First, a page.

Birth & Delivery

My hospital birth bag checklist – what I prepped, packed (and actually used) for my second twin delivery

Katherine Compton and Eloise Edington, Team TRB  |   17 Apr 2024


As your due date gets closer (we’re so excited for you, by the way!) you’ll probably find yourself in the stage of thinking through all the things you need to buy, borrow or organise for your upcoming birth, before the watching and waiting starts.

To make things a little easier, we sat down with TRB founder Eloise – mum of five, and recent second-time twin mum via c-section – to find out which essentials were in her hospital birth bag, plus other key things she kept prepped, and the hospital transport options she lined up.

Read on for the sample hospital birth bag checklist – there’s even one for your birth partner, too.

Over to Eloise.

Getting prepared for birth

Once you get home after birth, you’ll need to focus on sleep, and rest – as well as taking care of your little one(s). Truth be told, I didn’t have much energy for anything else.

This is why it’s good to prepare for things that could feel challenging to do after giving birth.

I had a look at the NHS recommendations, and their official advice is that preparations you make – whether that’s preparing for when you return from the hospital or preparing to arrive at the hospital – should be in place three weeks before your due date.

Good to know – but perhaps not always realistic, especially if we’re feeling at a loss with where to start.

Start by stocking up

It can be a good idea to prepare some frozen meals so that you don’t even have to think about cooking. This is especially handy if you’ve already got older kiddos, like I do.

I also stocked up on things like paper towels, sanitary pads, nappies and large comfy knickers – the latter being an absolute non-negotiable for me, especially since I was going to be having my second c-section.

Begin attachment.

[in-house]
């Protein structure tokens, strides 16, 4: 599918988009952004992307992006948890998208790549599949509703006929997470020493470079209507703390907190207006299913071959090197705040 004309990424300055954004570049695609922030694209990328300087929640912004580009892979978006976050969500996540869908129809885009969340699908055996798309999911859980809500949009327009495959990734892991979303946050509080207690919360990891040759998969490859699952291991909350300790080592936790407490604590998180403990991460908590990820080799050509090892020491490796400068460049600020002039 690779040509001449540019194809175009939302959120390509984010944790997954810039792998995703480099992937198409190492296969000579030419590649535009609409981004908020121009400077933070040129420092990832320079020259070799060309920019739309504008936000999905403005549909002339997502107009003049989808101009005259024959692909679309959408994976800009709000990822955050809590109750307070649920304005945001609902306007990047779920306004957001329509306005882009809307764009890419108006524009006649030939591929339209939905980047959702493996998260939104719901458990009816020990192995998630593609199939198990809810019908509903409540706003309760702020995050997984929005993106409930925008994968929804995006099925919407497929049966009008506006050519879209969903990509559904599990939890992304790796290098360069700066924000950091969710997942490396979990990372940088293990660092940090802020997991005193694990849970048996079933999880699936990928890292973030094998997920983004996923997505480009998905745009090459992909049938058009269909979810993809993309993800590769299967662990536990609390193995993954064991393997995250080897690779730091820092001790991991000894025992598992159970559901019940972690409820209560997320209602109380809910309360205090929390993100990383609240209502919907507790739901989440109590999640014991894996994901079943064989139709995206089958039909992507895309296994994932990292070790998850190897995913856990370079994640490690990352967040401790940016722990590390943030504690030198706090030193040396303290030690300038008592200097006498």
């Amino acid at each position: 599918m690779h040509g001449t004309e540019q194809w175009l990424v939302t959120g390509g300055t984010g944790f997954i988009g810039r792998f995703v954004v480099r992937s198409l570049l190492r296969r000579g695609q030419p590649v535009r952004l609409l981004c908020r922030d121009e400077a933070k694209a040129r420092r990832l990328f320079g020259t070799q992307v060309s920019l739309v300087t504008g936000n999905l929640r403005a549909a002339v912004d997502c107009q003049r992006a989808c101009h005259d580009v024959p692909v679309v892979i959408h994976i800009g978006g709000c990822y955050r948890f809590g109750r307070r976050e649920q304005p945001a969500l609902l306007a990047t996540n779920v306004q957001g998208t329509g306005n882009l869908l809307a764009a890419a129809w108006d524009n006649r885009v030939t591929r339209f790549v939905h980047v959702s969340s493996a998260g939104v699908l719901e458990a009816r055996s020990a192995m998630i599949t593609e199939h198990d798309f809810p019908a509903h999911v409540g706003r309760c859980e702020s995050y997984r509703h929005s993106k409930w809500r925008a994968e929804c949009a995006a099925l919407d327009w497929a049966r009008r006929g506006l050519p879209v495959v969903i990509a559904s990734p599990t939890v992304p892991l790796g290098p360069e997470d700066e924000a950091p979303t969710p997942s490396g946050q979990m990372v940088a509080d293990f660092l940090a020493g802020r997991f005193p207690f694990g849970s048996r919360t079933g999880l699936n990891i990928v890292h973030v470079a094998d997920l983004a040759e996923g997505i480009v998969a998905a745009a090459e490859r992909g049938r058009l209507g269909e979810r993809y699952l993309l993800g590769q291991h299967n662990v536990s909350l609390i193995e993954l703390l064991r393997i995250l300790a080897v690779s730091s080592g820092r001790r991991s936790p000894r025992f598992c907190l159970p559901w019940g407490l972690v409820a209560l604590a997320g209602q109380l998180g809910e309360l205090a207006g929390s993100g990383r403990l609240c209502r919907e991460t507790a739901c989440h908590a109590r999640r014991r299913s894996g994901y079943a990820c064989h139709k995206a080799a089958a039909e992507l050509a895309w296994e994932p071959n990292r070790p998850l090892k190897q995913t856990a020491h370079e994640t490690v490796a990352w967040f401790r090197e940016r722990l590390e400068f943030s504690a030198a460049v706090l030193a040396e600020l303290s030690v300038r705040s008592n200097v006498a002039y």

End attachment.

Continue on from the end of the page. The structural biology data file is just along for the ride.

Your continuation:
Restocking looks different for everyone, but these are the essentials that you absolutely won’t want to run low on, post-delivery.

Top tip – keep any stocked items separate from the ones you intend to use for your birth bag, to make sure that you have enough for when you are at home.

Prep your transport

If you have arranged for someone else to take you to the hospital for your delivery, arranging an alternative transport method, like having a taxi app on standby, can be a good idea.

This wasn’t so relevant for me this time round as I was being induced – all I had to do was show up at the ward on a Tuesday morning and wait – but as we know, due dates are a rough estimate, so you may go into labour at a time when your intended driver is unavailable.

I’ve also heard that having a night and day plan in place can really help, especially if you plan to take public transport, as travel options can differ.

my hospital birth bag

My hospital birth bag checklist

This time around, I packed my birth bag the weekend before I was due to go in.

Here’s the hospital birth bag checklist that I used, and the go-to items that I actually needed, for my recent twin delivery.

Top tip – Your birth bag (like your birth plan) will be unique to you, so take things with a pinch of salt and take as much inspiration as you need.

My birth bag